Hospitals as Hotels

Is it that people love a good movie selection, or do they take the movies to be the best available signal of hospital quality?

Amenities such as good food, attentive staff, and pleasant surroundings may play an important role in hospital demand. We use a marketing survey to measure amenities at hospitals in greater Los Angeles and analyze the choice behavior of Medicare pneumonia patients in this market. We find that the mean valuation of amenities is positive and substantial. From the patient perspective, hospital quality therefore embodies amenities as well as clinical quality. We also find that a one-standard-deviation increase in amenities raises a hospital’s demand by 38.4% on average, whereas demand is substantially less responsive to clinical quality as measured by pneumonia mortality. These findings imply that hospitals may have an incentive to compete in amenities, with potentially important implications for welfare.

Here is the paper.  The ungated copy is here.  Here is a recent article of relevance:

When the Sacred Heart Medical Center at RiverBend opens in Springfield, Ore., in August 2008, patients and their families will enter a hospital surrounded by wetlands and Douglas firs. Inside, they’ll encounter multiple fireplaces, coffee shops and visitors’ lounges.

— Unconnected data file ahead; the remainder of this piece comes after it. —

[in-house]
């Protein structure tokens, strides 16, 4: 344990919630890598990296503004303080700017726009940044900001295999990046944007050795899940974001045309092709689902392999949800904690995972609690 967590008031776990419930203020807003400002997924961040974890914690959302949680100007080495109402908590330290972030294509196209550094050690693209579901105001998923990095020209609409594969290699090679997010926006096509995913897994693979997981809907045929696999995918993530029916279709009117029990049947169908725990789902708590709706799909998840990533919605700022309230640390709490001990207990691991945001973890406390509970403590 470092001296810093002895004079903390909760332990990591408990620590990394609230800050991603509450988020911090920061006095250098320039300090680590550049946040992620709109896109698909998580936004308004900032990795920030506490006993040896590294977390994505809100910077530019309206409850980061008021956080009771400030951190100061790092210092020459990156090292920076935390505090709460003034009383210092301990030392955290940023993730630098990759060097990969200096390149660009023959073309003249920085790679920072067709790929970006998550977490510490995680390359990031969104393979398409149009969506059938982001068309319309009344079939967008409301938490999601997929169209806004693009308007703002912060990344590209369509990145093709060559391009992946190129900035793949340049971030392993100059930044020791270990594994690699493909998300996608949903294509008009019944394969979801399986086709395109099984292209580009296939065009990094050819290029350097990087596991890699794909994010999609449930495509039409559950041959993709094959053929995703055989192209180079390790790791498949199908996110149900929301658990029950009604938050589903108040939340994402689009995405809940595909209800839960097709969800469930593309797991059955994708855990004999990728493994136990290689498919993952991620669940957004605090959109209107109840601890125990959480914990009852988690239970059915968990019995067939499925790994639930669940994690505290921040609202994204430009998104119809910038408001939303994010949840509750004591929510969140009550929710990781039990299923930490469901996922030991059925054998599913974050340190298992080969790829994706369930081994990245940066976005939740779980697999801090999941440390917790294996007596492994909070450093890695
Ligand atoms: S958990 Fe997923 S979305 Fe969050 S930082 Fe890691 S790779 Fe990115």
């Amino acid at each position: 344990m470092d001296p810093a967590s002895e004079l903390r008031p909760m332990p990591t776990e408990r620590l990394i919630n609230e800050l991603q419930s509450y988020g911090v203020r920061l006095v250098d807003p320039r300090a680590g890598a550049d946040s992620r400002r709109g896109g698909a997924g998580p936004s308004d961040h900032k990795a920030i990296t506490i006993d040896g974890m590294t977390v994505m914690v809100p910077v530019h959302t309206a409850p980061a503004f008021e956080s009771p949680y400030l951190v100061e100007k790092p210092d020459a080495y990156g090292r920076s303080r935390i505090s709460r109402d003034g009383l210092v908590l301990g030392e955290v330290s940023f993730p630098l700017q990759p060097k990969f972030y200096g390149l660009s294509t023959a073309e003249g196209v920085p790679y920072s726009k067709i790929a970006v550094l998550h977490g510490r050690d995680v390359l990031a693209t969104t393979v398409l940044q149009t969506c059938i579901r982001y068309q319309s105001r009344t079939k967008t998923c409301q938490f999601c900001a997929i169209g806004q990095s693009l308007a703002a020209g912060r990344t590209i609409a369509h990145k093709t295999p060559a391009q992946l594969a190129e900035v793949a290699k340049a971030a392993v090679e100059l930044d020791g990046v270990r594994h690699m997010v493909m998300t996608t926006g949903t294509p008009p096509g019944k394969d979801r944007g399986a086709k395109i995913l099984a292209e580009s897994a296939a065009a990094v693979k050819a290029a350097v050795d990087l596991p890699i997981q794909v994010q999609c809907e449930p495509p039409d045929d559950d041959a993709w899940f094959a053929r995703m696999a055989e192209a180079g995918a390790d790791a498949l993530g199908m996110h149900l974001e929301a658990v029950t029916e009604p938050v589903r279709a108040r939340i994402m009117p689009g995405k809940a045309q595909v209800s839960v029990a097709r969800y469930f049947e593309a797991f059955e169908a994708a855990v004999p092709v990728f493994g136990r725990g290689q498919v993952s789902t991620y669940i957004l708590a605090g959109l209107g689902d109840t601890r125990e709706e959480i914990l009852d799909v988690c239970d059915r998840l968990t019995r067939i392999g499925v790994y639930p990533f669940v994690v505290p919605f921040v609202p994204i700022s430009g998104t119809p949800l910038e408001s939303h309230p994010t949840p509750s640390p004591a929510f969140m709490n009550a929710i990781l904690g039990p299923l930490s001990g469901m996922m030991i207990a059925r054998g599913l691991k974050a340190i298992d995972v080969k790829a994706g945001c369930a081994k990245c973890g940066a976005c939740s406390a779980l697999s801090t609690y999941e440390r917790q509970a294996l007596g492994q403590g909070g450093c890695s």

"As you come to the hospital, you’ll be greeted warmly as you enter, much as you would by a concierge at a hotel," says Adam Kerner, an executive architect with Anshen + Allen, who partnered on RiverBend with an outside architect whose previous experience had been in designing resorts…

Gerard van Grinsven, president of the Henry Ford West Bloomfield Hospital now under construction in suburban Detroit, says area hospital executives were surprised when he was hired away from hotelier Ritz-Carlton in 2006. Up to then, his two-decade career had been exclusively in hotels and resorts.

But skepticism soon gave way to curiosity and competitiveness, van Grinsven says. In fact, Beaumont Hospitals in nearby Royal Oak, Mich., hired a Ritz-Carlton executive as their director of hospitality a short while later.

Van Grinsven is introducing a bit of the Ritz-Carlton flair to the new hospital, adding touches like mini-hotel rooms for visitors as well as healthy cooking classes for the surrounding community. The facility, which opens in July 2008, will include larger-than-normal emergency patient rooms–roughly 150 square feet–to create more space for visitors, a result of design sessions that included input from patients, nurses and doctors.


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